What is Doug's father like in Ray Bradbury's short story "The Rocket Man"?
In Ray Bradbury's short story "The Rocket Man," one of many in his anthology titled The Illustrated Man, Doug's father, referred to as Dad in the story, is a very conflicted man. His internal conflicts are expressed in his conflicting desires. On the one hand, he longs to be on Earth and continue his relationships with his son and wife; yet, on the other hand, he is passionate about his job as a Rocket Man and, not long before he returns home from his journeys, he is always off again for another three-month stretch.
One way in which Dad displays his longing to be on Earth is that, whenever he returns to Earth, the first day he is back, he practically buries himself in the earth through his gardening. He continues to dig and dig in the earth, all day long, never looking up, unless Doug and his mother are standing right beside him, and never looking up at the sky.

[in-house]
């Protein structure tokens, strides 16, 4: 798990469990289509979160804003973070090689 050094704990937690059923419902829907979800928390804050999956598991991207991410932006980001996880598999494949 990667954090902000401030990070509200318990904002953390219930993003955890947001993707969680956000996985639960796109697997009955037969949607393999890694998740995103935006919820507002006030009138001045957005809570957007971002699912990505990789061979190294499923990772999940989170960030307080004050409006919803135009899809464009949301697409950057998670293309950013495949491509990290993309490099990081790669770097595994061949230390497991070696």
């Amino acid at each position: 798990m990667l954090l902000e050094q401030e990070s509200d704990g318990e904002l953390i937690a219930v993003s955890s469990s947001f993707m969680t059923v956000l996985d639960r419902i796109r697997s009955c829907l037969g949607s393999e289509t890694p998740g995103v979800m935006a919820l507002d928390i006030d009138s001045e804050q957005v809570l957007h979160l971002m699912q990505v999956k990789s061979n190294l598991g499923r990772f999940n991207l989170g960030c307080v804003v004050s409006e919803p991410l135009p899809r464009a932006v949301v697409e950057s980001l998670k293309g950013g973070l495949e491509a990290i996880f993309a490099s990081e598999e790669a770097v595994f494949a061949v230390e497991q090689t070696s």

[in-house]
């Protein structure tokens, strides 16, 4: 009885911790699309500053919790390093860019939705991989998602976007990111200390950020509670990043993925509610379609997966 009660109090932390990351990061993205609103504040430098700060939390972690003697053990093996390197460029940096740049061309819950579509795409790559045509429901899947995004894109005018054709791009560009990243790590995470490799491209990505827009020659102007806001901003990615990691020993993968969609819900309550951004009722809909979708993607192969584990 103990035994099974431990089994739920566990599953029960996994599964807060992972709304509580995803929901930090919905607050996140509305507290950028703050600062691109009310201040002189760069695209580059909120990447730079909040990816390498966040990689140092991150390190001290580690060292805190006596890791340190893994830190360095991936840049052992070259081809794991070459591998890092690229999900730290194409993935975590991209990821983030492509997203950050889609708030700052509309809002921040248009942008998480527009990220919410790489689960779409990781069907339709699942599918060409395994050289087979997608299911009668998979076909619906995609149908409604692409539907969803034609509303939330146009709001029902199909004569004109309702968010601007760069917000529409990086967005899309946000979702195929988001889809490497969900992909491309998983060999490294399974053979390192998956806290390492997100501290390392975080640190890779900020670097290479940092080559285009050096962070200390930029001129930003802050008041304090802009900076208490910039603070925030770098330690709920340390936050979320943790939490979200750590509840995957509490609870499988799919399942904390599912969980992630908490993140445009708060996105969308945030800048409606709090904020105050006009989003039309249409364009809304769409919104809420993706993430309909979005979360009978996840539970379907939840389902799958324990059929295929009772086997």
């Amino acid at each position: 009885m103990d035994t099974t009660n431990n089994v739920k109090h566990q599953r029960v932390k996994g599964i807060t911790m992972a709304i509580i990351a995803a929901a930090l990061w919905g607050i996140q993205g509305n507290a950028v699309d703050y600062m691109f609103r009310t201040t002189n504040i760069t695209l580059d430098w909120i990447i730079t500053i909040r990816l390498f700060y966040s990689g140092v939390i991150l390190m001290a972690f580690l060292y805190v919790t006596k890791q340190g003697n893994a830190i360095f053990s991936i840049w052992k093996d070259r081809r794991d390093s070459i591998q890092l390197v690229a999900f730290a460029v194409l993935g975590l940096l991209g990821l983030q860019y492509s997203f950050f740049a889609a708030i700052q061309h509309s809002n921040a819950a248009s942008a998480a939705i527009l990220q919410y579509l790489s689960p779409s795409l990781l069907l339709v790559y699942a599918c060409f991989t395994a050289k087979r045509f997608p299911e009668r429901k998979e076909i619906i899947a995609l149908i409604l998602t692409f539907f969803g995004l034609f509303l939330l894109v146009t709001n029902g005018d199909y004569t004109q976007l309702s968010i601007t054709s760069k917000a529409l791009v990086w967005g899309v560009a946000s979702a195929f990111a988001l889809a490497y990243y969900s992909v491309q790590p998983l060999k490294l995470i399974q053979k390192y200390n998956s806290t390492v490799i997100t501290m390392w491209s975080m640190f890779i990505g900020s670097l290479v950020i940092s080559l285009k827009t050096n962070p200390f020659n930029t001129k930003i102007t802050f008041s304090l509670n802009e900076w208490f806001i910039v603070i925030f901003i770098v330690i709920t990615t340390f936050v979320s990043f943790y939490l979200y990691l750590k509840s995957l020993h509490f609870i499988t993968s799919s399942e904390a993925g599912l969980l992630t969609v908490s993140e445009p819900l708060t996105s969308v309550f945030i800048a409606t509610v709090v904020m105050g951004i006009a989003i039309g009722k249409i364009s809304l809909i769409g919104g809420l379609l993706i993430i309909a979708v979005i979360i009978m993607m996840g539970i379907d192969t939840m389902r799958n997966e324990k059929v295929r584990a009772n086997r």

There is also evidence that shows his longing to be with his son and wife. For example, Doug makes note of the fact that he never brings them home any presents from outer space the way other fathers who are rocket engineers do. The reader can presume it is because it hurts Dad too much to think of his family while in space. Similarly, he says he never calls his family while in space because, as he phrases it, "If I called you, I'd want to be with you. I wouldn't be happy."
Yet, at the same time, when asked, he says that being in space is "the best thing in a lifetime of best things" and only remains on Earth for three days. At the end of the three days, he always departs once again for three whole months, showing just how addicted he is to his job as a Rocket Man.